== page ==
One of the biggest keys to tournament fishing success-especially if you are fishing lakes you have no experience on-is knowing how to break down a body of water to find fish quickly. That being said, knowing how to use maps to their greatest potential is of utmost importance.
My favorite time of the year is here- the post-spawn/summer! I know that's kind of weird, seeing is that most fishermen prefer the pre-spawn, spawn or even the fall, but Im a big post-spawn and summer kind of guy. A big reason for this love for the "dog days" is the fact that in many lakes, like Guntersville, the grass is beginning to grow dense- and bass love grass! Since this is time for bass to be digging into the grass, this is the time I dust off the hollow bodied frog box. Though frogs are pretty good right out of the box, today I want to help you maximize your success with these fake amphibians by making some simple adjustments.
Look around the next time you’re in a lecture; if you see someone with seriously messed-up hair, the kind of shirt Ricky Bobby would be comfortable in and a deep-red sunburn save for the exact outline of a pair of wraparound sunglasses, you just might have identified a new species of varsity athlete: the dedicated college angler.
They’re becoming easier to spot. College fishing, which traces its roots back to the early 1980s and the formation of clubs at Indiana University (IU) and Purdue University, is now a fast-growing club sport on American campuses. Varsity Bass, a leading sports blog devoted to college fishing, lists more than 300 active clubs nationwide with at least one school represented in each of the lower 48 states.
I really try to avoid using clichés as much as possible when I write about my experiences, but you just have to throw one down every once in awhile. One cliché that I hear all the time goes something like this: “Man, this sport can be so humbling sometimes. Just when you think you have things figured out, you go out and bomb.”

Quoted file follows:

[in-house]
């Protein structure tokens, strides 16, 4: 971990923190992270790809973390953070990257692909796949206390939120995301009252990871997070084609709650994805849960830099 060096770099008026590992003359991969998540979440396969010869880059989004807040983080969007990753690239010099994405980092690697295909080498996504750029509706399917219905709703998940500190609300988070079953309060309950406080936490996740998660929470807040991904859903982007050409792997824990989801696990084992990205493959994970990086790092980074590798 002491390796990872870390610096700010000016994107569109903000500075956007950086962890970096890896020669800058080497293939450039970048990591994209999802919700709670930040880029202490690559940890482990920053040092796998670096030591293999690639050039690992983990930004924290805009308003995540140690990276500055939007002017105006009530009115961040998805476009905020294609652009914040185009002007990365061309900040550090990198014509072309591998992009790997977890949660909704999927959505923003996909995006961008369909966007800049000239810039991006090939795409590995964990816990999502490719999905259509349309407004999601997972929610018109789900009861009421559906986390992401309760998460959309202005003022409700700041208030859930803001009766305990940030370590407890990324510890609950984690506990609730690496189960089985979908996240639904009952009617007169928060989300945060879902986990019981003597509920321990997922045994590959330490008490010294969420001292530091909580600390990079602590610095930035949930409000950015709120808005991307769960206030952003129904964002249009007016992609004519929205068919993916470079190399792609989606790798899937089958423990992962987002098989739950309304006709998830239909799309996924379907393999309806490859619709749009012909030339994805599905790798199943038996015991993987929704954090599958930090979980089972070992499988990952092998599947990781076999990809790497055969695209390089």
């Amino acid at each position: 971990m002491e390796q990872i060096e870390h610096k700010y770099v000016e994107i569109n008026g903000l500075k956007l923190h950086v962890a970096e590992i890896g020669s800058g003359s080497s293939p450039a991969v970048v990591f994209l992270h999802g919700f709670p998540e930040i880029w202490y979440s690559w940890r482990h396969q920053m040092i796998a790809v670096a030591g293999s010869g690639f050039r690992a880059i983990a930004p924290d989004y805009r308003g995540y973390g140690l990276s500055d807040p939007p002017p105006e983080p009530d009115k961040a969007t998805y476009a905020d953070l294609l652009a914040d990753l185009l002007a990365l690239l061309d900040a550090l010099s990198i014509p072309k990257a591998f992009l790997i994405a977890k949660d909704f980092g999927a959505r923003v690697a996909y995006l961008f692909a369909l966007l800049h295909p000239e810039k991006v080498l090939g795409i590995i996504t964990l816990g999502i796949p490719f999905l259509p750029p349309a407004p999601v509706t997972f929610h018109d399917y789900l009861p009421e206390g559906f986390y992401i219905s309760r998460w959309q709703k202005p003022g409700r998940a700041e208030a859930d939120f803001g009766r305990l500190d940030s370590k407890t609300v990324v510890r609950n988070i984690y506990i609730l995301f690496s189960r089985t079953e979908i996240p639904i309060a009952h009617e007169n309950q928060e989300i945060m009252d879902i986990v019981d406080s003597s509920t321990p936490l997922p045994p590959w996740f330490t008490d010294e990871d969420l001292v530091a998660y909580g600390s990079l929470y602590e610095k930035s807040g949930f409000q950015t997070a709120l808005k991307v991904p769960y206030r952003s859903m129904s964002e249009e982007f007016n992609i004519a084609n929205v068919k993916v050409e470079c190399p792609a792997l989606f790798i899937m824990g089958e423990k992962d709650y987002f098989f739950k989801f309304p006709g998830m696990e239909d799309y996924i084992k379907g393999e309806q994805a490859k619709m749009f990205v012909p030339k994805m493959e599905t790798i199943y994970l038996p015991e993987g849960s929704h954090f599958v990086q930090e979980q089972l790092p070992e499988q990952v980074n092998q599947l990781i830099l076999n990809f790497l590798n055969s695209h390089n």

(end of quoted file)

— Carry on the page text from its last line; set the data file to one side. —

That one rang very true for me at the recent Lake Guntersville EverStart, where despite the fact that it is now technically considered my “home lake,” it turned out to be one of the most frustrating and disappointing multi-day tournaments I’ve fished in years.
I finished 88th.
Miles “Sonar” Burghoff has been fishing most of his life with his first tournament at age 12. Sonar grew up in Northern California where he learned to fish for bass. This created a dream for him to pursue his passion. Sonar moved to Florida and attends the University of Central Florida. When he is not hitting the books his is landing monster bass. He explained that one of the main reasons he wanted to go to Florida was to learn how to flip in the heavy cover. Sonar has always wanted to perfect his techniques “It’s like a being a chess piece, you have to make moves to be successful”. Sonar says that he wants to move towards the Midwest after college to perfect his deep diving crank baits. This will help him pursue his career in the open division. Keep an eye out for Miles Burghoff in the Future. >>> read more